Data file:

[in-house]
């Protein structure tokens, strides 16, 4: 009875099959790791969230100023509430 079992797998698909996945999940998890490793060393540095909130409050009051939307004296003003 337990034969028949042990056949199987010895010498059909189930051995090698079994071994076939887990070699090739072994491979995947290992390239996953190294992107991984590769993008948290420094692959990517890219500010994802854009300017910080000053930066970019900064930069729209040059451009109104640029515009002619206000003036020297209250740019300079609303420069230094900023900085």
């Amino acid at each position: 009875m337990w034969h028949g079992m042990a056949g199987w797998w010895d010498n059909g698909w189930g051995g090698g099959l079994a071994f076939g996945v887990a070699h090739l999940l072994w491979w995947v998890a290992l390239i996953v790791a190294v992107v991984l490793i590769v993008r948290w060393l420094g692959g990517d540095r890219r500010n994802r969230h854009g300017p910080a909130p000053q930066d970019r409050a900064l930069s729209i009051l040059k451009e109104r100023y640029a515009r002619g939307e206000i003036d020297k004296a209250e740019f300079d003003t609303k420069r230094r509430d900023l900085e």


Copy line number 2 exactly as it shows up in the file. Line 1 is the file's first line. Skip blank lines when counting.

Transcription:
């Protein structure tokens, strides 16, 4: 009875099959790791969230100023509430 079992797998698909996945999940998890490793060393540095909130409050009051939307004296003003 337990034969028949042990056949199987010895010498059909189930051995090698079994071994076939887990070699090739072994491979995947290992390239996953190294992107991984590769993008948290420094692959990517890219500010994802854009300017910080000053930066970019900064930069729209040059451009109104640029515009002619206000003036020297209250740019300079609303420069230094900023900085």